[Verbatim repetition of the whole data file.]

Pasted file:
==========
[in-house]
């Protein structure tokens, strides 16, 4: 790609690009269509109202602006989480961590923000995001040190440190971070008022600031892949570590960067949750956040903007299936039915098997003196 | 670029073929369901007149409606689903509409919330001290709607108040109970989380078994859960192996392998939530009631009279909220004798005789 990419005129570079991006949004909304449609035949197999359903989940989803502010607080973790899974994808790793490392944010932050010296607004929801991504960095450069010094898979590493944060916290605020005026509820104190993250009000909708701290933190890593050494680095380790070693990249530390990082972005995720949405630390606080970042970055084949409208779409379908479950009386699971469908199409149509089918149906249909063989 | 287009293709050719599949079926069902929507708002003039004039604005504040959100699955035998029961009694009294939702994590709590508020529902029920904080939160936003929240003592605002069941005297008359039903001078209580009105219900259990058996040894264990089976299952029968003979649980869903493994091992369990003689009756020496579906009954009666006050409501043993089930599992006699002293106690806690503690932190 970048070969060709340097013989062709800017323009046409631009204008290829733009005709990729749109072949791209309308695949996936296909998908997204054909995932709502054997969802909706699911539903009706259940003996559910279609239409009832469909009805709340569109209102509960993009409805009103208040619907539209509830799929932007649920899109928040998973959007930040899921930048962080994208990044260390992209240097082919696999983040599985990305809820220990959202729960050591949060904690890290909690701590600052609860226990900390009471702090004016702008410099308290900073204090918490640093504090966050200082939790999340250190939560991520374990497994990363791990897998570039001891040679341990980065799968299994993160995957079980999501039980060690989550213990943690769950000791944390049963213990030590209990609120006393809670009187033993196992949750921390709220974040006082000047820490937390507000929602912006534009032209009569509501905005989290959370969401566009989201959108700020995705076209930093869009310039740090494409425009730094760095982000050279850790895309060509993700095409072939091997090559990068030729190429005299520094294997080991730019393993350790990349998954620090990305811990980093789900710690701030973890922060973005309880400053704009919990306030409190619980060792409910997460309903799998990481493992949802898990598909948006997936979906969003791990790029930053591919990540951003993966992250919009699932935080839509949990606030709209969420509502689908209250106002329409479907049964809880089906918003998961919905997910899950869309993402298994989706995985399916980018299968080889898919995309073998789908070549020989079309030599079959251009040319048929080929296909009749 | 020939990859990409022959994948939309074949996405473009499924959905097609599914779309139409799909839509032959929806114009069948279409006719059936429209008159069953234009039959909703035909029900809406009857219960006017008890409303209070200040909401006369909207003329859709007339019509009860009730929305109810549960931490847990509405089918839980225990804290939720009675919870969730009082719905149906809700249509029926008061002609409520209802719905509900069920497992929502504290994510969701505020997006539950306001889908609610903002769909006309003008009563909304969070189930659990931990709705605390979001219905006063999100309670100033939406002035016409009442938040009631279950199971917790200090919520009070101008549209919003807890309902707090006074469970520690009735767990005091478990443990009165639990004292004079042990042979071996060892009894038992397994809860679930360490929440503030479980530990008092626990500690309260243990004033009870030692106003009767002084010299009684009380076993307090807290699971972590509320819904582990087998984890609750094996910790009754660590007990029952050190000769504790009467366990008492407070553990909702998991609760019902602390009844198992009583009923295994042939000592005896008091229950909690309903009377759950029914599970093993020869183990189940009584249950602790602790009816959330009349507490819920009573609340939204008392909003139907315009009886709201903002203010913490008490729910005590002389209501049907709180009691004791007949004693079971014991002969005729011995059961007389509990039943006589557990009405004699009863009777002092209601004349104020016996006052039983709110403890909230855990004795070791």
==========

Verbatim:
[in-house]
């Protein structure tokens, strides 16, 4: 790609690009269509109202602006989480961590923000995001040190440190971070008022600031892949570590960067949750956040903007299936039915098997003196 | 670029073929369901007149409606689903509409919330001290709607108040109970989380078994859960192996392998939530009631009279909220004798005789 990419005129570079991006949004909304449609035949197999359903989940989803502010607080973790899974994808790793490392944010932050010296607004929801991504960095450069010094898979590493944060916290605020005026509820104190993250009000909708701290933190890593050494680095380790070693990249530390990082972005995720949405630390606080970042970055084949409208779409379908479950009386699971469908199409149509089918149906249909063989 | 287009293709050719599949079926069902929507708002003039004039604005504040959100699955035998029961009694009294939702994590709590508020529902029920904080939160936003929240003592605002069941005297008359039903001078209580009105219900259990058996040894264990089976299952029968003979649980869903493994091992369990003689009756020496579906009954009666006050409501043993089930599992006699002293106690806690503690932190 970048070969060709340097013989062709800017323009046409631009204008290829733009005709990729749109072949791209309308695949996936296909998908997204054909995932709502054997969802909706699911539903009706259940003996559910279609239409009832469909009805709340569109209102509960993009409805009103208040619907539209509830799929932007649920899109928040998973959007930040899921930048962080994208990044260390992209240097082919696999983040599985990305809820220990959202729960050591949060904690890290909690701590600052609860226990900390009471702090004016702008410099308290900073204090918490640093504090966050200082939790999340250190939560991520374990497994990363791990897998570039001891040679341990980065799968299994993160995957079980999501039980060690989550213990943690769950000791944390049963213990030590209990609120006393809670009187033993196992949750921390709220974040006082000047820490937390507000929602912006534009032209009569509501905005989290959370969401566009989201959108700020995705076209930093869009310039740090494409425009730094760095982000050279850790895309060509993700095409072939091997090559990068030729190429005299520094294997080991730019393993350790990349998954620090990305811990980093789900710690701030973890922060973005309880400053704009919990306030409190619980060792409910997460309903799998990481493992949802898990598909948006997936979906969003791990790029930053591919990540951003993966992250919009699932935080839509949990606030709209969420509502689908209250106002329409479907049964809880089906918003998961919905997910899950869309993402298994989706995985399916980018299968080889898919995309073998789908070549020989079309030599079959251009040319048929080929296909009749 | 020939990859990409022959994948939309074949996405473009499924959905097609599914779309139409799909839509032959929806114009069948279409006719059936429209008159069953234009039959909703035909029900809406009857219960006017008890409303209070200040909401006369909207003329859709007339019509009860009730929305109810549960931490847990509405089918839980225990804290939720009675919870969730009082719905149906809700249509029926008061002609409520209802719905509900069920497992929502504290994510969701505020997006539950306001889908609610903002769909006309003008009563909304969070189930659990931990709705605390979001219905006063999100309670100033939406002035016409009442938040009631279950199971917790200090919520009070101008549209919003807890309902707090006074469970520690009735767990005091478990443990009165639990004292004079042990042979071996060892009894038992397994809860679930360490929440503030479980530990008092626990500690309260243990004033009870030692106003009767002084010299009684009380076993307090807290699971972590509320819904582990087998984890609750094996910790009754660590007990029952050190000769504790009467366990008492407070553990909702998991609760019902602390009844198992009583009923295994042939000592005896008091229950909690309903009377759950029914599970093993020869183990189940009584249950602790602790009816959330009349507490819920009573609340939204008392909003139907315009009886709201903002203010913490008490729910005590002389209501049907709180009691004791007949004693079971014991002969005729011995059961007389509990039943006589557990009405004699009863009777002092209601004349104020016996006052039983709110403890909230855990004795070791």